A museum in Northern Utah is hosting a symposium for its current exhibition on ‘kitsch’, which is defined by the American Heritage Dictionary as “pretentious bad taste, especially in the arts”.
Logan’s Nora Eccles Harrison Museum of Art is hosting a symposium for its exhibition A Matter of Taste: Art, Kitsch, and Culture. The symposium will include regional, national and international artists and scholars, as well as kitschy events like an Elvis impersonator and a live karaoke band.
One of the creative individuals who will be visiting Utah is infiltration artist Jeffrey Vallance, who had a unique relationship with one of the most famous artists in the exhibition: Thomas Kinkade.
“He had this secret life that a lot of people don’t know about … He felt like he was trapped in this image of being the goody-good artist, and he was thought of as a Christian and a family man … He sort of hated that, but he was making so much money that he had to keep with that. But he had this secret life … He had a different name: Ed Aknik, which is Kinkade spelled backwards, and he would dress up like a biker and he had this big beard … I don’t think people know about this. It’s kind of the dark side of Kinkade,” Vallance said.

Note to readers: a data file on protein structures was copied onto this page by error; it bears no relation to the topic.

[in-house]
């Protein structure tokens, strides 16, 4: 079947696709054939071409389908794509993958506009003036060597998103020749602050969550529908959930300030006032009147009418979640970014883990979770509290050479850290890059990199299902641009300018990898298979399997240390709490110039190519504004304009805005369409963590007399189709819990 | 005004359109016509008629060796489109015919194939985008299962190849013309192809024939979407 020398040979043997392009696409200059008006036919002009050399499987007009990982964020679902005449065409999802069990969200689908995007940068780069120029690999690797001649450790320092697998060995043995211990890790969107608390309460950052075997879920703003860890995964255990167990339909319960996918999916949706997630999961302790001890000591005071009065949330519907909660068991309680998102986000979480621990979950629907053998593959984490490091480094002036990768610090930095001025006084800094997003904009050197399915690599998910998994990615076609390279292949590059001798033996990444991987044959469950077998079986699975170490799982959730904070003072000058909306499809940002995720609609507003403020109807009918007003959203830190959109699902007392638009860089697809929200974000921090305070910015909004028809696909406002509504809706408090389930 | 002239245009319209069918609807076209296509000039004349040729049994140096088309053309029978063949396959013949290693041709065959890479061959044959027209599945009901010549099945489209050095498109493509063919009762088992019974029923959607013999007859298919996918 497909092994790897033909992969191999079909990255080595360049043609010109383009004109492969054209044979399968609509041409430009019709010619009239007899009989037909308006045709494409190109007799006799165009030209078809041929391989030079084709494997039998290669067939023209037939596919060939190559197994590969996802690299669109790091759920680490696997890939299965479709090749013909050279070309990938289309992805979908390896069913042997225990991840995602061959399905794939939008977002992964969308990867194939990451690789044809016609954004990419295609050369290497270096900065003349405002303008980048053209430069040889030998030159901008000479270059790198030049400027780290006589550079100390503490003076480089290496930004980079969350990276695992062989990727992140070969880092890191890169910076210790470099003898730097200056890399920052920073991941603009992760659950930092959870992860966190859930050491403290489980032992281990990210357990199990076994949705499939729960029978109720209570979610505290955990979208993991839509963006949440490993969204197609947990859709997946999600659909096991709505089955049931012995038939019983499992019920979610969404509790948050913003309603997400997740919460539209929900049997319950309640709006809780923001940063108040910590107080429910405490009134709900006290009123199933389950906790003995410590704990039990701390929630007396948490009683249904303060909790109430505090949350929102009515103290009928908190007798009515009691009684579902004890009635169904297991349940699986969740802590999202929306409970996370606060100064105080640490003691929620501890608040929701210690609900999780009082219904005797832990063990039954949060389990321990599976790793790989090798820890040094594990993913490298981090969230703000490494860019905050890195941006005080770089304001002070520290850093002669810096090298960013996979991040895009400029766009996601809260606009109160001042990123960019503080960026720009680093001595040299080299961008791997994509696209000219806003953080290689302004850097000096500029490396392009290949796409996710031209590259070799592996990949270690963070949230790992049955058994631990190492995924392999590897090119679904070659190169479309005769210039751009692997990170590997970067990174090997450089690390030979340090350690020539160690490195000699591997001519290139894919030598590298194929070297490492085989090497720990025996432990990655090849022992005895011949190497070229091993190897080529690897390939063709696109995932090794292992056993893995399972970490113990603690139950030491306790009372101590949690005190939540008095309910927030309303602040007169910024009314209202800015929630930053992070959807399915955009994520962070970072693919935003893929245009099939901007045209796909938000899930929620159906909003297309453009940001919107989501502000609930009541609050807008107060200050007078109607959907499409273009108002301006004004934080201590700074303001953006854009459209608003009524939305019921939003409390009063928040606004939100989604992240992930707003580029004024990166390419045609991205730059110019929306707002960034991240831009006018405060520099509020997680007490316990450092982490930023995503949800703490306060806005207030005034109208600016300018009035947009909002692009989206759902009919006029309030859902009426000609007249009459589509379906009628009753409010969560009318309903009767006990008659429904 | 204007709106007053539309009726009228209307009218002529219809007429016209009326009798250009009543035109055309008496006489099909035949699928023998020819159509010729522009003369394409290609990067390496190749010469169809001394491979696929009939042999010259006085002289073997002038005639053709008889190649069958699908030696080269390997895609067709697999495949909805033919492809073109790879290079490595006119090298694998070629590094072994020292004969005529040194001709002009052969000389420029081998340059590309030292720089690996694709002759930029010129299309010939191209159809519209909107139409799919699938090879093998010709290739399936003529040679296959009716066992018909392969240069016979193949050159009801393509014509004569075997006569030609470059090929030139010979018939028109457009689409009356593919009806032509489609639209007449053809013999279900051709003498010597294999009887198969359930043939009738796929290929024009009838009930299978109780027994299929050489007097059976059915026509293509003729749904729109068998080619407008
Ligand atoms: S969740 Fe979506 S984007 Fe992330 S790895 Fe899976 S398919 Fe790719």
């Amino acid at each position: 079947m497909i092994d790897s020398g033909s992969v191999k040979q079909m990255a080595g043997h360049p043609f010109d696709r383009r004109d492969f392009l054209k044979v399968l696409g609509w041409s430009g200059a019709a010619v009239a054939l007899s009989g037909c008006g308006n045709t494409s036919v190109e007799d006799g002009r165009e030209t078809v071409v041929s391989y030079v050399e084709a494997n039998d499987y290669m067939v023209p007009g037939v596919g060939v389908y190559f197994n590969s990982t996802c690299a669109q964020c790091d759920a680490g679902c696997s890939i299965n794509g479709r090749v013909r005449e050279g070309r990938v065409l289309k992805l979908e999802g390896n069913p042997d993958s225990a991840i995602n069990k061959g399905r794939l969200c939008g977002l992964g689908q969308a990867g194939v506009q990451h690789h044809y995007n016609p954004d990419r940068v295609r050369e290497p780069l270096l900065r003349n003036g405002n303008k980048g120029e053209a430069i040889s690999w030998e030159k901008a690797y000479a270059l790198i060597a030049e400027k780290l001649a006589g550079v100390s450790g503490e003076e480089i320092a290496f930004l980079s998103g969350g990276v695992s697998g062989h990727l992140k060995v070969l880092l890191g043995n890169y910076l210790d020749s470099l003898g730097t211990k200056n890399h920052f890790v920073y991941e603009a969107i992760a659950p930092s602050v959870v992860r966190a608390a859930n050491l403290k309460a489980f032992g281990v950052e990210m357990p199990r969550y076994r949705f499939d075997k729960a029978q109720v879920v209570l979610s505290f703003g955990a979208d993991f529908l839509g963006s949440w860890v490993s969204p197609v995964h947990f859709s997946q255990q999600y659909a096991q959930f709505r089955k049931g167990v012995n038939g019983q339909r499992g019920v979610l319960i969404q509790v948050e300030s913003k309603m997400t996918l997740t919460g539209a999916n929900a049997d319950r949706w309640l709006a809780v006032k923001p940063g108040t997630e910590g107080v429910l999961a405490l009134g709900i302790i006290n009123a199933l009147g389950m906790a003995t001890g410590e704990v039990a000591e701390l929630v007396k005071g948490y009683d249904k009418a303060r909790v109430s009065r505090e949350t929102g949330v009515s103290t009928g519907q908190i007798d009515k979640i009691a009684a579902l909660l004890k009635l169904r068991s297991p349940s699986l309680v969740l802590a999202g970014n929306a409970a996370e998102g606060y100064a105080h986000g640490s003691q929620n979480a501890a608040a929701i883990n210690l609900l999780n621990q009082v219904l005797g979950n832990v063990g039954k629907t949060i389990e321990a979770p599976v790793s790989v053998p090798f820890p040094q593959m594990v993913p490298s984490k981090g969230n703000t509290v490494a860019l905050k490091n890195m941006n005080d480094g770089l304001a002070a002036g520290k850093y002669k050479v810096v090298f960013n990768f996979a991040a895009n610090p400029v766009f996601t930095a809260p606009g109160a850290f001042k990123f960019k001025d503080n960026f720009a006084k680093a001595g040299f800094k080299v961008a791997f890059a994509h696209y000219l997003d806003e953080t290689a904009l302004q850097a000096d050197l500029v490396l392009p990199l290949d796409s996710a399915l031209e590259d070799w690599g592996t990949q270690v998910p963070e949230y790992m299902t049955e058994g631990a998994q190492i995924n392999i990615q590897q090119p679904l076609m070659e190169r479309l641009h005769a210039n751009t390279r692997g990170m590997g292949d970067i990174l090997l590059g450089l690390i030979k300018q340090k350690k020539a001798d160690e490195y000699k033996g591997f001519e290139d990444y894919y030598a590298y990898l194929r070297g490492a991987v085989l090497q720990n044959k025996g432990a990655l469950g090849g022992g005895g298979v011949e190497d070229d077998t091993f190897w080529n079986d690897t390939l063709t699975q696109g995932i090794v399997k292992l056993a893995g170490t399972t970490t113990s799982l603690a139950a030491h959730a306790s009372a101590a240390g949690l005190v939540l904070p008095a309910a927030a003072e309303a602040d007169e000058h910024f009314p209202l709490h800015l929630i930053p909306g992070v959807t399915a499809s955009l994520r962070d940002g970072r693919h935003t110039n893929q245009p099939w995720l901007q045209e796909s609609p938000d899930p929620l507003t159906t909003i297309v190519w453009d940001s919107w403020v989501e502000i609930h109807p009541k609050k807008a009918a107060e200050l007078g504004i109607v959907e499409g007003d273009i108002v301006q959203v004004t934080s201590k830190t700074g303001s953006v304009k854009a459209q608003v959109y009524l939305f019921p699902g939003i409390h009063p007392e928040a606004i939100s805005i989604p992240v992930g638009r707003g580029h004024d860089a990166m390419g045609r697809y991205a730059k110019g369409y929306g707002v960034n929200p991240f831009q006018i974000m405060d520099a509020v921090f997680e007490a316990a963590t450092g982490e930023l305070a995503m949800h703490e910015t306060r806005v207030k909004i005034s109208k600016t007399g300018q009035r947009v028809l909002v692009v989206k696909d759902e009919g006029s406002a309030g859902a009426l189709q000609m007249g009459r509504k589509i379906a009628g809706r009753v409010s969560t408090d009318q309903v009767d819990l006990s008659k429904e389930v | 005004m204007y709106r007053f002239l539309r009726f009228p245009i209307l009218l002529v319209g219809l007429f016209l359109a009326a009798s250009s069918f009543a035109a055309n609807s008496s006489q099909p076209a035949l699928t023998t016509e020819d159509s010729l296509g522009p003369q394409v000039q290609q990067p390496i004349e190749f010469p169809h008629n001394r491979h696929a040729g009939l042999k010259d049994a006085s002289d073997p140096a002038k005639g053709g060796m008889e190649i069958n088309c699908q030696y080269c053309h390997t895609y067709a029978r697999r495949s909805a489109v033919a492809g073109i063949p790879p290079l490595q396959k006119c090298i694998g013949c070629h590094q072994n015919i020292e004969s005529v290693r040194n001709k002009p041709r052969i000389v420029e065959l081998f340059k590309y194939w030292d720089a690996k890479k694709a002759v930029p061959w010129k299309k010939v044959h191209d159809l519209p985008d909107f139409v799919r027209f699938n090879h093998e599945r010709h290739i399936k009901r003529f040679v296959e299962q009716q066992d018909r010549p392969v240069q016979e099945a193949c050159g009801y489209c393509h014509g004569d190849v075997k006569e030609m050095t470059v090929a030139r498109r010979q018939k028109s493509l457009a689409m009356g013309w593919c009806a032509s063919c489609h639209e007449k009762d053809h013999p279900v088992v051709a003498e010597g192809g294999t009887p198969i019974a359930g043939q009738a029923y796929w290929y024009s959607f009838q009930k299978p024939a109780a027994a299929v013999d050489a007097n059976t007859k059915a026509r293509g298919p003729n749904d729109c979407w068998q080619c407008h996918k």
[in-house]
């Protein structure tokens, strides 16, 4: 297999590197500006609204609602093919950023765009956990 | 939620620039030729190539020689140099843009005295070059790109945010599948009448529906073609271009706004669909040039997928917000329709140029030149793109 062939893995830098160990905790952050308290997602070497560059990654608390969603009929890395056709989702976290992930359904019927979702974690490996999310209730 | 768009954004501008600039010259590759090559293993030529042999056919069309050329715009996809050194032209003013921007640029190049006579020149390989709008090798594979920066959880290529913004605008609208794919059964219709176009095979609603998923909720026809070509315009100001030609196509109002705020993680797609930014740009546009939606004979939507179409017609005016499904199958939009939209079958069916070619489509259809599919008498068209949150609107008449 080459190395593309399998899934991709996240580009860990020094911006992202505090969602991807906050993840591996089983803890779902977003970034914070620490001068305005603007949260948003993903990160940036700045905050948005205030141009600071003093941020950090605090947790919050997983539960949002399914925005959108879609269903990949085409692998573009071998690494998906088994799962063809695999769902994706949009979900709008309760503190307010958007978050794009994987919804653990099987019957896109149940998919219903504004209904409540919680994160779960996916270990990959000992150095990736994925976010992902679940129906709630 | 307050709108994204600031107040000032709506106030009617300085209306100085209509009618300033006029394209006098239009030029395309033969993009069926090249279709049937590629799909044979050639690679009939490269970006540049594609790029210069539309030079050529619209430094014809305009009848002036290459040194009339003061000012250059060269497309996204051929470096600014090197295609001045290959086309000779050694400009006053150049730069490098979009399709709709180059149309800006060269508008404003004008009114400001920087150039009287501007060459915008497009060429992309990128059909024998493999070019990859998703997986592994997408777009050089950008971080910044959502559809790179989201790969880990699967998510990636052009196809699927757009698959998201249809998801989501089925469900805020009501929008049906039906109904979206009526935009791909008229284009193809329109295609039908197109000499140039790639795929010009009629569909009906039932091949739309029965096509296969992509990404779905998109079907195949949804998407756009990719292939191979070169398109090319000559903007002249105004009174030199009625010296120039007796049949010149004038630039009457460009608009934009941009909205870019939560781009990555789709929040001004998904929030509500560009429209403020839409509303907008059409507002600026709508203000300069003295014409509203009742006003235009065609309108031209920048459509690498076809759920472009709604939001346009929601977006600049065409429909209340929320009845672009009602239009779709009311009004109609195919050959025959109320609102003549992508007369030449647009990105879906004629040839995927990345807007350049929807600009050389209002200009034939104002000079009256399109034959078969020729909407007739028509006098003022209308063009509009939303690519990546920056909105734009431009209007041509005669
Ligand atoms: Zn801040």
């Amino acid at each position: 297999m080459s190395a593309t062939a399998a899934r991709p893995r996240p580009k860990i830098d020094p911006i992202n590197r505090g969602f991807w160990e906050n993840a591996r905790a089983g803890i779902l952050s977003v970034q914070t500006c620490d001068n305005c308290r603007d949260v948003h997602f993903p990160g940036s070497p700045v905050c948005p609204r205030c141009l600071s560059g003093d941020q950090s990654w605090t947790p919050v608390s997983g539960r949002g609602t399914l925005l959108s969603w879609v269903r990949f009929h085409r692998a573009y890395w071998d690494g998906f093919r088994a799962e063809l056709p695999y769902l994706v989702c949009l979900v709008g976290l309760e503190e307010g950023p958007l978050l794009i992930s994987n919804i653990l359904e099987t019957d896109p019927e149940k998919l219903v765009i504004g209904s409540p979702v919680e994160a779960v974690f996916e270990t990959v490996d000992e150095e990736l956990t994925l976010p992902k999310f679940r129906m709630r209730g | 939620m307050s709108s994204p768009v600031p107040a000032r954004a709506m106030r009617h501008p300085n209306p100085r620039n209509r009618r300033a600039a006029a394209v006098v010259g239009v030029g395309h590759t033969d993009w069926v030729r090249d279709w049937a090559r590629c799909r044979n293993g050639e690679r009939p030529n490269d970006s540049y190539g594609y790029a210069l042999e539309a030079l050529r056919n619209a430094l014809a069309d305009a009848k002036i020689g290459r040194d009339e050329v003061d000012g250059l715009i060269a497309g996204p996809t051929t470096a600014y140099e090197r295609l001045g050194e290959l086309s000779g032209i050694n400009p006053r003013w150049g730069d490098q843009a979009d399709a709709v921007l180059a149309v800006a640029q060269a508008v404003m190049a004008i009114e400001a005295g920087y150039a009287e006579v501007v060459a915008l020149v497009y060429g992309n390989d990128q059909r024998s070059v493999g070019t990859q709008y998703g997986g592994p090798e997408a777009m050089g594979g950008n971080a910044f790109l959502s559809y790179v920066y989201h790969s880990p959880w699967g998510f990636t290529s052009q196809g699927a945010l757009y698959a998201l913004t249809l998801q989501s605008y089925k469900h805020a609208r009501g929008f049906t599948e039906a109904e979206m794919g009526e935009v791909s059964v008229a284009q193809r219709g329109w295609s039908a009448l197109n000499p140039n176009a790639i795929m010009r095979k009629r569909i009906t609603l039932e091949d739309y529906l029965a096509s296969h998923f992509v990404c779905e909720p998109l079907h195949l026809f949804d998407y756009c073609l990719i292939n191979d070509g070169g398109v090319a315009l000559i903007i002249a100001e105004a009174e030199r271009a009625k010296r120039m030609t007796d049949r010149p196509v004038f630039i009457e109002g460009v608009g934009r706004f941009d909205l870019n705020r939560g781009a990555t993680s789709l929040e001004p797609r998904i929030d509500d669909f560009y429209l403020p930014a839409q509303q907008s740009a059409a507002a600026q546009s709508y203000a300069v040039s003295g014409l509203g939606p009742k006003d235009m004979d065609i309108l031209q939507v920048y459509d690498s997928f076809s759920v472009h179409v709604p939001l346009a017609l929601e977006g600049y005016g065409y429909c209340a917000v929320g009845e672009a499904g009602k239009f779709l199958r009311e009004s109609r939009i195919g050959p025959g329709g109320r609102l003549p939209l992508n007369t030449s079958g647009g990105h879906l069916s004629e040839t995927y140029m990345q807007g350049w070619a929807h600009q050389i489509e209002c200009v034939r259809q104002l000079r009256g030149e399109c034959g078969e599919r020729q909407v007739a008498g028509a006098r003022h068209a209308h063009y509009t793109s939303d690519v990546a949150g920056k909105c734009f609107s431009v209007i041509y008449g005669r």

Link to UPR story on NEHMA exhibition and interviews with artists Frank McEntire and Jeffrey Vallance: